You can be forgiven for never having heard of the company Thecus before, we hadn’t until this group test. However, this is a company that has spent the last ten years or so in research and designing the best possible storage solutions for both the home and business user alike. They should be pretty good, then.
Inside the Thecus N4100EVO you’ll find a dualcore Cavium CNS3420 ARM11 CPU, running at 600MHZ and supported with 256MB of DDR2 RAM. In addition to that, there are a pair of gigabit Ehternet ports, two USB 2.0 ports – one on the front, the other on the rear of the drive – and an LED strip along the bottom front of the drive that indicates various system messages along with the system model number and current IP address.
Accessing the drives if done through a removable window at the front, with the drives being placed horizontally. It’s a tool-free design, much like the other NAS units we’ve already tested, but in this instance you have to really push the drive cradle back until it makes a rather uncomfortable crunch to get it home and attached.
Setting up the drives, once they’re fitted, is easy enough through the configuration manager accessible via a browser. Granted, it’s nowhere near as intuitive as QTS or DSM from QNAP and Synology. In fact, it’s quite reminiscent of an early Netgear router setup, but as long as you know what to look for and you know what you’re doing, it’s easy enough.
The services and features on offer are the basic NAS fare: DLNA media server, backup and syncing software, surveillance software and the usual file and folder sharing. Additionally, you’ll find a copy of Acronis True Image and a RAID accelerator app, which uses a dedicated RAID chip to speed up the process of RAID array building and ongoing performance.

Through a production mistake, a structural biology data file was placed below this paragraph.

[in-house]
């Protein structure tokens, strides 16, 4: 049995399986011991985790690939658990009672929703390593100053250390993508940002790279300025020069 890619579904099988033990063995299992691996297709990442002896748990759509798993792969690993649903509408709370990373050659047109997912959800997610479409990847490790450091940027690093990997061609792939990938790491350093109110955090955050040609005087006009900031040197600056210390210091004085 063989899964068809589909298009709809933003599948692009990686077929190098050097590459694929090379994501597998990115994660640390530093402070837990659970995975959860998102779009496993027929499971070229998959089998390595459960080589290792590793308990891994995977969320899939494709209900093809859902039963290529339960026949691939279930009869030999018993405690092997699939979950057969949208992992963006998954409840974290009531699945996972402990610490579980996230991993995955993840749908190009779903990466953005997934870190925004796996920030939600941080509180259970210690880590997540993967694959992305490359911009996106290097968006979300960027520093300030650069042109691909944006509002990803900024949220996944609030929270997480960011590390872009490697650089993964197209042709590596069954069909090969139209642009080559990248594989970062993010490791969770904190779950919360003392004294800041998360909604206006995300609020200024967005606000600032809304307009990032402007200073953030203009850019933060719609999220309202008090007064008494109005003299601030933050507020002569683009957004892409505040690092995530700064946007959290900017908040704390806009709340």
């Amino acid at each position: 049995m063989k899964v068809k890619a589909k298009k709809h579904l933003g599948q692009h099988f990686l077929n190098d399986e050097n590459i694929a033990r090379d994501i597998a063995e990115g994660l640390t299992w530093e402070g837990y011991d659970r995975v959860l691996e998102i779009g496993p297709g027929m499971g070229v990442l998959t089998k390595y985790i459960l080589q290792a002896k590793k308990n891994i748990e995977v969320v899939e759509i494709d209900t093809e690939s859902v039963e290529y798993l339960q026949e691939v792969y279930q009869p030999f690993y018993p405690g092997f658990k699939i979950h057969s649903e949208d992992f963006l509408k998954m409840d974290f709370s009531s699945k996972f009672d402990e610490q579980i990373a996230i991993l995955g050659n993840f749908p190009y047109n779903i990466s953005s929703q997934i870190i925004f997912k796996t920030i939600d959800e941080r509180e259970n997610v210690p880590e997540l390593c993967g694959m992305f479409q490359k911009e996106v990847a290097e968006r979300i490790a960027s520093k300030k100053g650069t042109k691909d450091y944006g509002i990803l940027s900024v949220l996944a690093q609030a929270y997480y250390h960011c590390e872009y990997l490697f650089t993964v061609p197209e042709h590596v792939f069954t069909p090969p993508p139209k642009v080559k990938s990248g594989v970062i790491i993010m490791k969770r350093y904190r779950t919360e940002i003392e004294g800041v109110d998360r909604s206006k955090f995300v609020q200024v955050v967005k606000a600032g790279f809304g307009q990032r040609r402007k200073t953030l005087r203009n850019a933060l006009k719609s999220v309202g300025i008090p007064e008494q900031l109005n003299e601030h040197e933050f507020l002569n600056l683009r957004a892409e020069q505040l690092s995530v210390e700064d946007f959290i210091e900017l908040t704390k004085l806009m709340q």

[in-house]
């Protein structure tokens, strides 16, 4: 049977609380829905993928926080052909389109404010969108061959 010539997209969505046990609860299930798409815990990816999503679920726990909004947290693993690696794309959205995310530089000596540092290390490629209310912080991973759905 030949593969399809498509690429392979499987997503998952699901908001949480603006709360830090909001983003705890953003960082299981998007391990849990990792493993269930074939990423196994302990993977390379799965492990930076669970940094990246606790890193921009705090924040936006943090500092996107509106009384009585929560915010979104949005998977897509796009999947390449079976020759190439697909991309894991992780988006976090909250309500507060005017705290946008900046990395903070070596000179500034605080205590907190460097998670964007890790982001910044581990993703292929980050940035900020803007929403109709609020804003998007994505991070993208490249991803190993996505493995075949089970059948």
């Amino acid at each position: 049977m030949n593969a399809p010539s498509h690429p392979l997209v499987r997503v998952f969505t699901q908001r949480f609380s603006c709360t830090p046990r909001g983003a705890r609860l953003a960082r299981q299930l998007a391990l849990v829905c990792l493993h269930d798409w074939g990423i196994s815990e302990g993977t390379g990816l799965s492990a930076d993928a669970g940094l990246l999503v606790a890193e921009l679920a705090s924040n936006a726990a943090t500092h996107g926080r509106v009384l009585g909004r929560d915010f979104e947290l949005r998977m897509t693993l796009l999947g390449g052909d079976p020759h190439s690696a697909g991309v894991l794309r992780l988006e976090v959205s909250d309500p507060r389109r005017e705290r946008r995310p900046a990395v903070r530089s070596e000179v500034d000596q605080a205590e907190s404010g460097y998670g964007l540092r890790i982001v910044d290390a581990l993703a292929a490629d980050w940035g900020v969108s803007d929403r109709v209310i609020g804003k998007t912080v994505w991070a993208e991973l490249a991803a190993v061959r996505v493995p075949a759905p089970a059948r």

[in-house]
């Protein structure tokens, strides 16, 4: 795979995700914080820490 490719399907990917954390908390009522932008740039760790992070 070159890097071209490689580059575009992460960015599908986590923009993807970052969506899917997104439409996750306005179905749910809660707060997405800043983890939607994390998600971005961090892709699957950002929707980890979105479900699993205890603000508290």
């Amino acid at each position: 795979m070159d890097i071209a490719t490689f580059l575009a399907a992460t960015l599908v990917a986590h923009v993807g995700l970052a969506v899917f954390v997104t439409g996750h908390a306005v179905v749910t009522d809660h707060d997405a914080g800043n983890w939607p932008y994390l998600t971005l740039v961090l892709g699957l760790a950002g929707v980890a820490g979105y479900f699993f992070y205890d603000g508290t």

We weren’t overly convinced of the RAID performance accelerator, since it took nearly two hours to format and RAID the four 4TB drives we had installed. And then we were equally surprised to see that no matter what we did with the drives took an absolute age. Copying a 2GB file was clocked at just 3MB/s, accessing any of the shares took nearly a minute for each folder and roughly half that time for any subfolders, and watching a HD movie was a waste of time due to stuttering, screen tearing and constant buffering.
The worst aspect, though, was the amount of noise being dished out by the unit.
It would probably have been quieter to lay the drives out bare on the desk than have them sat in the chassis. There was even some vibration from the covering of the unit over the internal framework.
In the end, we had to give up on the Thecus N4100EVO. Despite the large capacity drives available (you can also buy a driveless unit), the NAS drive itself wasn’t really capable of competing next to the other units we’ve already tested, never mind the Synology and QNAP entries.
• Manufacturer Thecus
• Website: goo.gl/gLcOvH
• Required spec: Up to four SATA-2 drives, gigabit network for best results, any modem web browser